Recalling the words of Mary Robinson, instead of rocking the cradle, the women of Ireland have rocked the system. A campaign led by small groups of women in every county has voted to consign the eighth amendment to the dustbin of history. Hope and history now rhyme for a future when Irish women will no longer have to seek help abroad in their time of need.
Treacys Oakwood Hotel in Shannon was the designated count centre for the referendum result in Clare. On Saturday morning with the opening of the first boxes, there was a great anticipation of a historic occasion marking a new era for Irish women. Early in the day the tallymen and women were joined by Fine Gael Senator Martin Conway, Fianna Fáil’s Timmy Dooley and Independent TD Dr Michael Harty in a clear demonstration that this was a united campaign, above party politics.
A boxing ring occupied a prominent place in the counting venue, booked in for 3.00pm for use in a white collar boxing event by a local group Shannon’s Fight Against Cancer. At 2.30pm the returning officer, Pat Wallace, stepped up to the podium to declare that the Clare electorate had voted 34,328 (64.3%), Yes and 19,079 (35.7%) No. Later it would be announced at Dublin Castle that 66.4% of the electorate had voted Yes.
Local tallies reported overwhelming results in some areas, for example, a box from Ogonnelloe in Timmy Dooley’s heartland of East Clare had 247 Yes votes and only 97 No, 71.8% in favour. Martin Conway’s North Clare also polled highly for yes, his native Ennistymon had a 70% majority, Doolin was 85% in favour, Kilshanny was on 72%, Lahinch on 70% and Liscannor 66%.
It was not only younger people who voted for what Taoiseach Leo Varadkar described as a quiet revolution. The majority of voters in two Clare nursing homes voted for repeal, one had 135 yes voters compared to 122 no while the second had 93 yes and 85 no.
The highest yes vote in Clare was in Ennistymon where all 132 votes in one box were marked yes, 100%! In Shannon voters at St Conaire’s NS registered 197 yes to 56 no, a 77.87% majority. One box from Cratloe showed 196 yes to 94 no. A box in Newmarket-on-Fergus had 118 for yes and 44 no, a 72.84% majority. In East Clare, 77.26% of Shannonbanks voters said yes.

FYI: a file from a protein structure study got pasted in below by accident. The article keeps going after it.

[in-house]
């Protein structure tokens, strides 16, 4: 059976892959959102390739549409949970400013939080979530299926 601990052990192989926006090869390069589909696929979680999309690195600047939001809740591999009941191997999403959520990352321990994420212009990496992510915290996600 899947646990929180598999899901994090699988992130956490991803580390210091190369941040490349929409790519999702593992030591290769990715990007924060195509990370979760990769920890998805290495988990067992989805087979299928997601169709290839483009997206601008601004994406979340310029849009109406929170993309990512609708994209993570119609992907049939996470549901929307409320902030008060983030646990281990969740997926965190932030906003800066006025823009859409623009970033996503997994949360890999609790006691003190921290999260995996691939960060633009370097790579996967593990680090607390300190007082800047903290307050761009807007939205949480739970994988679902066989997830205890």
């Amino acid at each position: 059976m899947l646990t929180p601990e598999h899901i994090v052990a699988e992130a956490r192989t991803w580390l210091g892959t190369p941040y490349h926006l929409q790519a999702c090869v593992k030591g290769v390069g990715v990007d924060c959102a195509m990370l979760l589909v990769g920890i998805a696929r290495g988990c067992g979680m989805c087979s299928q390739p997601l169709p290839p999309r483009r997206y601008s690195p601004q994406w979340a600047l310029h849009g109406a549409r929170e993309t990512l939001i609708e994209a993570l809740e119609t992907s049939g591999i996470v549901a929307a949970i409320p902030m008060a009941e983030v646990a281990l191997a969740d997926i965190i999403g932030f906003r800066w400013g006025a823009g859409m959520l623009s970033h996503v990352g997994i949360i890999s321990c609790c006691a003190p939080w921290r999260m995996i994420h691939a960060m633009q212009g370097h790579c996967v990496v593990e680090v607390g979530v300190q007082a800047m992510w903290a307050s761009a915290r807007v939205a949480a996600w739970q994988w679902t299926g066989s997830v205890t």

Back in 2016 more than 3,200 Irish women went to the UK seeking treatment. Among them were young mothers diagnosed with fatal foetal abnormalities. On average, ten women per day, some who had been victims of rape or incest, made that harrowing journey. This has been another “Irish solution to an Irish problem”, a phrase coined by the president of the Irish Medical Association (IMA) who opposed Dr Noel Browne’s 1951 attempt to introduce a Mother and Child Scheme to provide free maternity care for mothers and their babies.
On Friday the people voted for change. Hundreds paid a lot of money to come #hometovote from all across the world and a record number of young people registering to vote for the very first time. For many, this was a tough and emotive decision. At issue was a constitutional clause equating a woman’s life with that of an embryo. People genuinely struggled with their conscience, including those in public life like Fianna Fáil leader, Micheal Martin, and Fine Gael Minister of State, Pat Breen, who both still mourn the deaths of young children but still found it in their hearts to support the repeal side.
During the campaign, Clare TD Timmy Dooley was reminded on several occasions that he had once strongly opposed abortion. Dooley acknowledged that his mind was changed when he listened to the many heartrending stories told by too many women over the course of the campaign.
Minister Pat Breen credited the Citizens Assembly for creating the space to have difficult conversations. Guidance was also provided by the Joint Committee on the Eighth Amendment. This committee reported that it could not “ignore the extent to which Ireland has an underlying rate of terminations, the majority of which are carried out either in medical clinics in the United Kingdom or in Ireland through unsupervised use of abortion pills procured through the internet.”
All election campaigns are fought with an element of competition and this one was no different. For the most part, both sides were respectful as they were dealing with a sensitive and very personal subject. Campaigners for a No vote had concerns of floodgates opening, some believe that repeal of the eighth amendment will lead to abortion on demand on wide-ranging grounds. In stark contrast, the Joint Committee noted the World Health Organisation’s finding that the introduction or liberalising of abortion in France, Italy and Turkey actually reduced the number of terminations.
While debate raged in public, on TV, in newspapers and on social media, there was one constant – Irish women with a crisis pregnancy continued to seek help in Britain and elsewhere. For this reason, the eighth amendment has failed, it failed the 14-year-old rape victim in the X Case, it failed a 31-year-old dentist Savita Halappanavar who died when medical staff in Galway refused to terminate her pregnancy because there was a foetal heartbeat. For too long the State has failed its own citizens.
Thirty-five years after the eighth amendment was voted into the constitution, Irish people have decided in overwhelming numbers that it is time that we, as a republic, cared for our own people here at home. It is important now that the Government acts with urgency to bring forward the appropriate legislation and engages with doctors and nurses to facilitate the changes necessary to deliver on the huge mandate given to them on Friday – a truly historic day for Irish democracy.
See the tallies for your area below, thanks to Seamus Ryan.